Web Forwarding, so you can, say, register yourdomain.org, yourdomain,.com and yourdomain.net, but forward all visitors to the .com and .net sites to your website at yourdomain.org.

SSL (Secure Socket Layer) Certificates, to encrypt sensitive data, like online donation forms.


Things to Look For in a New Registrar

  1. Are they accredited? ICANN, the organization that oversees domain management , accredits registrars. If they aren’t on ICANN’s list, they aren’t trustworthy.


  2. Do they add a year to the existing expiration date, or charge you for a full year as of engagement? They should do the former.


  3. Do they offer automated access to all functions (via web forms), including locking/unlocking domains, retrieval of authorization (EPP) codes, and modification of all whois records? (Some registrars prefer to list themselves as the technical contact. It should be up to you whether they can have an official name on your domain, not them).


  4. Do they list a telephone number, and is it promptly answered during business hours?


  5. Do they respond promptly to emails and support requests? The ability to communicate with your registrar is rarely needed, but, when it is, it’s critical - you don’t want them out of the loop if your domain is subject to an attempted hijack.


  6. Do they offer the ability to manage DNS for mail servers and subdomains? While this is an added feature, it’s common enough to be worth expecting.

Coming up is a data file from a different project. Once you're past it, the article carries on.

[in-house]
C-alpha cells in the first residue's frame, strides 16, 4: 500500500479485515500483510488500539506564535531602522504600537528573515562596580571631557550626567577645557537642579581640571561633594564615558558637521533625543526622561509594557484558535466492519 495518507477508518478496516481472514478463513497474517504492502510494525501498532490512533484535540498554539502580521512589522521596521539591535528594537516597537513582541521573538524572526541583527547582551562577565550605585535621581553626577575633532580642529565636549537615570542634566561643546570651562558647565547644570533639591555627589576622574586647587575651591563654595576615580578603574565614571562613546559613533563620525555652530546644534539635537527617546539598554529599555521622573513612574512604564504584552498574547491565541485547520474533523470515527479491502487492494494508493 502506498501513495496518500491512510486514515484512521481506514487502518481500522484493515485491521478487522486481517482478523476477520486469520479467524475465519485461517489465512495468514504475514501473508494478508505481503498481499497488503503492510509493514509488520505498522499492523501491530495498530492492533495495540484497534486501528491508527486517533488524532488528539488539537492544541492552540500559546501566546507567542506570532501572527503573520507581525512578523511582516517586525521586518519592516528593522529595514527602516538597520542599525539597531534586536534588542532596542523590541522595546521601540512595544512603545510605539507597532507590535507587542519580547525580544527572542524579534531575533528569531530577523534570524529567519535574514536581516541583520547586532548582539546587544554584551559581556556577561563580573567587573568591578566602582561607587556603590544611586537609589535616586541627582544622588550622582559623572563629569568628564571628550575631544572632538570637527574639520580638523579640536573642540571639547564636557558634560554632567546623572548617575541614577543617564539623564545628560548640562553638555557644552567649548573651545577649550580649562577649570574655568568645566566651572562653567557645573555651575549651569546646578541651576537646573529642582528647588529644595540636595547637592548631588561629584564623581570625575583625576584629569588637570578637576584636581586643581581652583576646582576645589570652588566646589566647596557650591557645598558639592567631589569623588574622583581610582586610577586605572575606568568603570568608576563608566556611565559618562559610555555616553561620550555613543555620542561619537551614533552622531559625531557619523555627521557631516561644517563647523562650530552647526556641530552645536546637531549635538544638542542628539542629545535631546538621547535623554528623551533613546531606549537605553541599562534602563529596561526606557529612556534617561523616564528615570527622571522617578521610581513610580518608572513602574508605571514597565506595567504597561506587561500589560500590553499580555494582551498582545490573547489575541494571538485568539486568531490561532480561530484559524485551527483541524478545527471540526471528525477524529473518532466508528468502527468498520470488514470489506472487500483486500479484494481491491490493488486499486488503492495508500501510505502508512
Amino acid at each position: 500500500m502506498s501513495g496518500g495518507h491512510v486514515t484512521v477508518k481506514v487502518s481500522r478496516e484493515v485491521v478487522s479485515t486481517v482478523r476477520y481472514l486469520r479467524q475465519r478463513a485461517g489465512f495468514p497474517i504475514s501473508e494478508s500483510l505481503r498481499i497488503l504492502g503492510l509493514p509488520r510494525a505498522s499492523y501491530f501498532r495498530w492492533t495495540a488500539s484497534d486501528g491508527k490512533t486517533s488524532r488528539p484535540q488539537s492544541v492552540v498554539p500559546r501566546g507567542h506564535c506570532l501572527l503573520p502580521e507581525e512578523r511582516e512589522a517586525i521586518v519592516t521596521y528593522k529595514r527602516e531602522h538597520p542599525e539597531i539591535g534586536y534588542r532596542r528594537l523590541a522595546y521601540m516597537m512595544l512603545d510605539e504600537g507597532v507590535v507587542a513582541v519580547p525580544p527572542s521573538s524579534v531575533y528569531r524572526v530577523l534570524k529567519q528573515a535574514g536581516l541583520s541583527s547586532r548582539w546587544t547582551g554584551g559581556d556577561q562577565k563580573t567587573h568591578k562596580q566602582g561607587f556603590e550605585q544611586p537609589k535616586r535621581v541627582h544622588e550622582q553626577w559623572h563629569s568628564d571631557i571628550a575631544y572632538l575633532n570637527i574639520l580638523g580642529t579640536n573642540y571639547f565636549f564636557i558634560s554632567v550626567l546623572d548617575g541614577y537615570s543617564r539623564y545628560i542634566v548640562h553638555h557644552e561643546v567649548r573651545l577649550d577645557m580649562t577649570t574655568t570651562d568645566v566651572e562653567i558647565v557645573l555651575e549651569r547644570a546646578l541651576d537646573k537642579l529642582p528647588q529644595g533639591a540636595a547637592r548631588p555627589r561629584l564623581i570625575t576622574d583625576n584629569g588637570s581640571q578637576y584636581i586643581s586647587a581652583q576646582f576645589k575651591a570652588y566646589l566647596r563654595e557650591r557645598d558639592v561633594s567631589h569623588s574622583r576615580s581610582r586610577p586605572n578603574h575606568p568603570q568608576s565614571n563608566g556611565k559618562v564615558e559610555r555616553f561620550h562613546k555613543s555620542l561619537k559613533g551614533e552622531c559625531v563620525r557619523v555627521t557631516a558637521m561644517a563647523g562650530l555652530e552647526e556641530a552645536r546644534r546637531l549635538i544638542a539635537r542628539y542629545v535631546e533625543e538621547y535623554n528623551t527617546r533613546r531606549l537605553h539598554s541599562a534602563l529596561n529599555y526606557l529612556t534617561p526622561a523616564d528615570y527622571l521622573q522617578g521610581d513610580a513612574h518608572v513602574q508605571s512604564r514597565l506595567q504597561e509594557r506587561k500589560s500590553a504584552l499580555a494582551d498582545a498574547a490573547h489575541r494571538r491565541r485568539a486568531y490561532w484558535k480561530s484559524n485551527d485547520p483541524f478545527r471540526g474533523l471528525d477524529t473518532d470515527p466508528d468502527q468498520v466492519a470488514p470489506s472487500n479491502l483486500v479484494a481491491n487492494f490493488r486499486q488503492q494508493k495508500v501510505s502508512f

7. Do they have any additional services (examples above)? While these supplemental services are far from critical, they are convenient. More to the point, a company that is engaging in a robust suite of services is more likely to be focused on their business. The truth is that anyone can be a domain registrar, if they make the proper investment, but whether it’s a going concern or a neglected piece of extra income for them is a question you’ll want to ask.


Next week: Safely transferring domains and a word on web hosting completes the topic.

Things You Might Not Know About...

...or you might. I find that, in a 25 year IT career that has always included a percentage of tech support, human nature is to use the features of an application that we know about, and only go looking for new features when a clearly defined need for one arises. In that scenario, some great functionality might be hiding in plain sight. Here are a few of my favorite "not very well-hidden" secrets. Share yours in the comments.

Google Search Filtering

google options 1.png